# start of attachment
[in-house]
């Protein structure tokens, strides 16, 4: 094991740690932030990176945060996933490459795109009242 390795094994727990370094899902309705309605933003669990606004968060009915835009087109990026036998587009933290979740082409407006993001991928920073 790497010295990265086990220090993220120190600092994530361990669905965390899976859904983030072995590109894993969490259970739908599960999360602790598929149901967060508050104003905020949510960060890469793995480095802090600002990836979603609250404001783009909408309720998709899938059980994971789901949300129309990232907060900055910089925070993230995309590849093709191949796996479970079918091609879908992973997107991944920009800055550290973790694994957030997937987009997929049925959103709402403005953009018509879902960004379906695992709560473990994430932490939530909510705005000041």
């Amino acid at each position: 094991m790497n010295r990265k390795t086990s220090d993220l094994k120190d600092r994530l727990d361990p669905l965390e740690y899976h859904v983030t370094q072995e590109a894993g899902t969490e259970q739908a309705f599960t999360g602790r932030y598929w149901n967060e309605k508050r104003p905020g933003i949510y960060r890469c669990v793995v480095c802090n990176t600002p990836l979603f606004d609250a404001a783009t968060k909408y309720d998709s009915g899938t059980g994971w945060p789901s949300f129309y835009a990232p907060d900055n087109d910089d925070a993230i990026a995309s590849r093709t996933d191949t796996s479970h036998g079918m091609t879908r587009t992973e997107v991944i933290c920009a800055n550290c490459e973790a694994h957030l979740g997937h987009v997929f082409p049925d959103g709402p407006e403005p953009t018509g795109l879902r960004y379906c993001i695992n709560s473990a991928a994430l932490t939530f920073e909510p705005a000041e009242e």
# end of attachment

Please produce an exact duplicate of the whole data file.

[in-house]
């Protein structure tokens, strides 16, 4: 094991740690932030990176945060996933490459795109009242 390795094994727990370094899902309705309605933003669990606004968060009915835009087109990026036998587009933290979740082409407006993001991928920073 790497010295990265086990220090993220120190600092994530361990669905965390899976859904983030072995590109894993969490259970739908599960999360602790598929149901967060508050104003905020949510960060890469793995480095802090600002990836979603609250404001783009909408309720998709899938059980994971789901949300129309990232907060900055910089925070993230995309590849093709191949796996479970079918091609879908992973997107991944920009800055550290973790694994957030997937987009997929049925959103709402403005953009018509879902960004379906695992709560473990994430932490939530909510705005000041």
């Amino acid at each position: 094991m790497n010295r990265k390795t086990s220090d993220l094994k120190d600092r994530l727990d361990p669905l965390e740690y899976h859904v983030t370094q072995e590109a894993g899902t969490e259970q739908a309705f599960t999360g602790r932030y598929w149901n967060e309605k508050r104003p905020g933003i949510y960060r890469c669990v793995v480095c802090n990176t600002p990836l979603f606004d609250a404001a783009t968060k909408y309720d998709s009915g899938t059980g994971w945060p789901s949300f129309y835009a990232p907060d900055n087109d910089d925070a993230i990026a995309s590849r093709t996933d191949t796996s479970h036998g079918m091609t879908r587009t992973e997107v991944i933290c920009a800055n550290c490459e973790a694994h957030l979740g997937h987009v997929f082409p049925d959103g709402p407006e403005p953009t018509g795109l879902r960004y379906c993001i695992n709560s473990a991928a994430l932490t939530f920073e909510p705005a000041e009242e």